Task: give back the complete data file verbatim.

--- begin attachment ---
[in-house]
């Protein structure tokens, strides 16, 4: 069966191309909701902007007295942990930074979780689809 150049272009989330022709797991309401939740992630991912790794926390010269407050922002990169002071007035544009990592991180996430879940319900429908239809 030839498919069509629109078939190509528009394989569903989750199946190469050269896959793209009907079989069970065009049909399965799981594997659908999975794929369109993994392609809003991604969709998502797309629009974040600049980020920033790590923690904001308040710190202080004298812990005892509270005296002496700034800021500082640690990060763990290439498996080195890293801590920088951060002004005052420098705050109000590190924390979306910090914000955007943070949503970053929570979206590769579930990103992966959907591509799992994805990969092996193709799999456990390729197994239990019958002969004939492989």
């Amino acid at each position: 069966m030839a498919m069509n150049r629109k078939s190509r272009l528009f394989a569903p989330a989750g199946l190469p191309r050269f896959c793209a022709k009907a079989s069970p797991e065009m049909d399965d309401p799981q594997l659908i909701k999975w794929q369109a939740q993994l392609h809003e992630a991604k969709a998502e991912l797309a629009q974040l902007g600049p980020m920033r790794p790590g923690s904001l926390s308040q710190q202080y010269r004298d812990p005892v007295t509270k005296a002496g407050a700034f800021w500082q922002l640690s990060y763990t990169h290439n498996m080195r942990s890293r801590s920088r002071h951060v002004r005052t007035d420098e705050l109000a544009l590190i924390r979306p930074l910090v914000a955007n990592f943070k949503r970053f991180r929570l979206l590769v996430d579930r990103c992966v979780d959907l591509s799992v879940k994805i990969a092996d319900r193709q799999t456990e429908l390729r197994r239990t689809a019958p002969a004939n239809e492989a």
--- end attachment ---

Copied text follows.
[in-house]
């Protein structure tokens, strides 16, 4: 069966191309909701902007007295942990930074979780689809 150049272009989330022709797991309401939740992630991912790794926390010269407050922002990169002071007035544009990592991180996430879940319900429908239809 030839498919069509629109078939190509528009394989569903989750199946190469050269896959793209009907079989069970065009049909399965799981594997659908999975794929369109993994392609809003991604969709998502797309629009974040600049980020920033790590923690904001308040710190202080004298812990005892509270005296002496700034800021500082640690990060763990290439498996080195890293801590920088951060002004005052420098705050109000590190924390979306910090914000955007943070949503970053929570979206590769579930990103992966959907591509799992994805990969092996193709799999456990390729197994239990019958002969004939492989």
């Amino acid at each position: 069966m030839a498919m069509n150049r629109k078939s190509r272009l528009f394989a569903p989330a989750g199946l190469p191309r050269f896959c793209a022709k009907a079989s069970p797991e065009m049909d399965d309401p799981q594997l659908i909701k999975w794929q369109a939740q993994l392609h809003e992630a991604k969709a998502e991912l797309a629009q974040l902007g600049p980020m920033r790794p790590g923690s904001l926390s308040q710190q202080y010269r004298d812990p005892v007295t509270k005296a002496g407050a700034f800021w500082q922002l640690s990060y763990t990169h290439n498996m080195r942990s890293r801590s920088r002071h951060v002004r005052t007035d420098e705050l109000a544009l590190i924390r979306p930074l910090v914000a955007n990592f943070k949503r970053f991180r929570l979206l590769v996430d579930r990103c992966v979780d959907l591509s799992v879940k994805i990969a092996d319900r193709q799999t456990e429908l390729r197994r239990t689809a019958p002969a004939n239809e492989a």